Just as FM radio did in the 70s, the podcasting business will evolve as it grows. The challenge will be to maintain a positive ad experience for listeners and, in turn, the premium value that delivers for advertisers.

Listener perceptions of ad loads will need to be monitored as advertising demand grows. “Ad Nauseam” shows that 73% of podcast listeners currently expect between two and three ads per episode. Most indicate they will tolerate more, but there are limits – 26% say that an ad load that exceeds their expectations will lead them to stop listening to the episode or the podcast itself.

Prioritizing the personal relevance of podcast ads will be paramount. Collectively, podcasts are becoming a reach medium, but their superpower is the personal connection each individual podcast makes with its audience. Podcasting is not broadcasting. Podcast advertising is most effective when it leverages that unique relationship with the podcast consumer.

While host-read ads have proven successful at capitalizing on the personal nature of podcasts, the difficulty to scale host-reads will require other approaches to support advertising growth. A study we recently conducted in partnership with Gumball and ART 19 identified a strategy that helps to extend the power of the host-read to the full podcast universe using the ‘talent-read.’

The search for scalability should spur other innovations that ensure the fit of the ad to the listener who chose that podcast, not only when it comes to brand, but also content and tone of the creative. Advanced targeting, especially contextual targeting, offers interesting opportunities. The need is clear. Even now, 37% of podcast listeners who skip ads identify ‘lack of interest or relevance’ as a primary reason for skipping ads, according to “Ad Nauseam.”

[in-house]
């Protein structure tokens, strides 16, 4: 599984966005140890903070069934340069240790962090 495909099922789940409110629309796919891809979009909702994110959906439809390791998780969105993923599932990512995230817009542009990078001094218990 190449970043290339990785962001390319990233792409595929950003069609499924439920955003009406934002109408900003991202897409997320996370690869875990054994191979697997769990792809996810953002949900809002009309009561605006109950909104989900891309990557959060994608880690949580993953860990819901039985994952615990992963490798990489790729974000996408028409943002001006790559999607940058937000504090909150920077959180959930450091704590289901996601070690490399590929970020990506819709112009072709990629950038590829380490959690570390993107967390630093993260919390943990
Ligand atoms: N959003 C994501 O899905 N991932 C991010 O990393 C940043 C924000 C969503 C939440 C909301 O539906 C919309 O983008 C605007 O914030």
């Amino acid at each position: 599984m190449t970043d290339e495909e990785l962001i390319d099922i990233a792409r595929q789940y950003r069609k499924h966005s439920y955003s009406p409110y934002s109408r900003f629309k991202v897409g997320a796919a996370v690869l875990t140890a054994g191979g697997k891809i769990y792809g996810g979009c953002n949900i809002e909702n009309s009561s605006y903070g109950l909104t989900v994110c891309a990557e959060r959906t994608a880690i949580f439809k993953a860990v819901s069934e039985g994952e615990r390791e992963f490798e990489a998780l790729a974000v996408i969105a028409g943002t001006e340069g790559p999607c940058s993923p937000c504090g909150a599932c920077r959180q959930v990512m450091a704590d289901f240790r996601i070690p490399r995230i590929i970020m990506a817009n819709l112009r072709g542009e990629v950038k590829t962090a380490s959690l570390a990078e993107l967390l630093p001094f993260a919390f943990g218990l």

skip podcast ads

Finally, publishers and podcasters need to be selective about the ad creative they accept, especially when it comes to blindly using the same ads that air on radio or streaming music. Convenient as it may be, running ads from other platforms on podcasts can be self-defeating. Depending on the ad and the podcast, that can work. But that misses a fundamental reality. Most podcast listening is done using headphones vs. speakers; the ad doesn’t have to grab the attention of listeners from across the room as a radio ad might; rather, it needs to hold the attention of a listener engaged in their favorite podcast.

This came through loud and clear in a small study we conducted last year on a podcast ad for an insurance company. The ad was the audio track for a TV ad. The setting was a TV game show with all the requisite bells, whistles, horns and shouting. The response from the podcast listeners we surveyed?
Nearly half (49%) strongly agreed they ‘would skip this ad whenever they heard it.’

Likewise, the kind of ad that works on an unfiltered comedy show may not fit on an investigative news documentary. Going from a somber moment to a blaring jingle breaks the mood, and forces the listener to pay attention, but not in a good way.

Mark Twain once said “history doesn’t repeat Itself, but it often rhymes.” Podcasting may well follow a different trajectory than FM radio. And so it should, if the industry works to preserve the distinctly personal listening experience that is podcasting.

It starts at the ground level, by understanding how listeners feel about the ads in your podcast. Book a call and let us know how we can help.